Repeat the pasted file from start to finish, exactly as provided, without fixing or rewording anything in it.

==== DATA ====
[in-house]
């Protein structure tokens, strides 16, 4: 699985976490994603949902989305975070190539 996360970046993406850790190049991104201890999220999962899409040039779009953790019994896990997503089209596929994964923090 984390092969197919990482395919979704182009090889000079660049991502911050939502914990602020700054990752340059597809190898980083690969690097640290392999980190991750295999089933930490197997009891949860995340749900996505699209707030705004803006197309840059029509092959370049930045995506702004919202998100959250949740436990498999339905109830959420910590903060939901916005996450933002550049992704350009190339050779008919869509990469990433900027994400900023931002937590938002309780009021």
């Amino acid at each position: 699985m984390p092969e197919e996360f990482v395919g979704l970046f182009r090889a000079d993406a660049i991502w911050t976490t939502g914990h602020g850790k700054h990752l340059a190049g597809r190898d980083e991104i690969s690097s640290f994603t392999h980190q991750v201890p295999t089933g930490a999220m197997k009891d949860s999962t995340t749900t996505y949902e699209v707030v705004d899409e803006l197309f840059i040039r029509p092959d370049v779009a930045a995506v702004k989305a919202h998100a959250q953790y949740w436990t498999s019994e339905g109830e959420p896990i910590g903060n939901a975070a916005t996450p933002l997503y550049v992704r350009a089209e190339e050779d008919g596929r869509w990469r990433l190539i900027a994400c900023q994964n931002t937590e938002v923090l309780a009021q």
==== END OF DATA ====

[in-house]
């Protein structure tokens, strides 16, 4: 699985976490994603949902989305975070190539 996360970046993406850790190049991104201890999220999962899409040039779009953790019994896990997503089209596929994964923090 984390092969197919990482395919979704182009090889000079660049991502911050939502914990602020700054990752340059597809190898980083690969690097640290392999980190991750295999089933930490197997009891949860995340749900996505699209707030705004803006197309840059029509092959370049930045995506702004919202998100959250949740436990498999339905109830959420910590903060939901916005996450933002550049992704350009190339050779008919869509990469990433900027994400900023931002937590938002309780009021």
């Amino acid at each position: 699985m984390p092969e197919e996360f990482v395919g979704l970046f182009r090889a000079d993406a660049i991502w911050t976490t939502g914990h602020g850790k700054h990752l340059a190049g597809r190898d980083e991104i690969s690097s640290f994603t392999h980190q991750v201890p295999t089933g930490a999220m197997k009891d949860s999962t995340t749900t996505y949902e699209v707030v705004d899409e803006l197309f840059i040039r029509p092959d370049v779009a930045a995506v702004k989305a919202h998100a959250q953790y949740w436990t498999s019994e339905g109830e959420p896990i910590g903060n939901a975070a916005t996450p933002l997503y550049v992704r350009a089209e190339e050779d008919g596929r869509w990469r990433l190539i900027a994400c900023q994964n931002t937590e938002v923090l309780a009021q």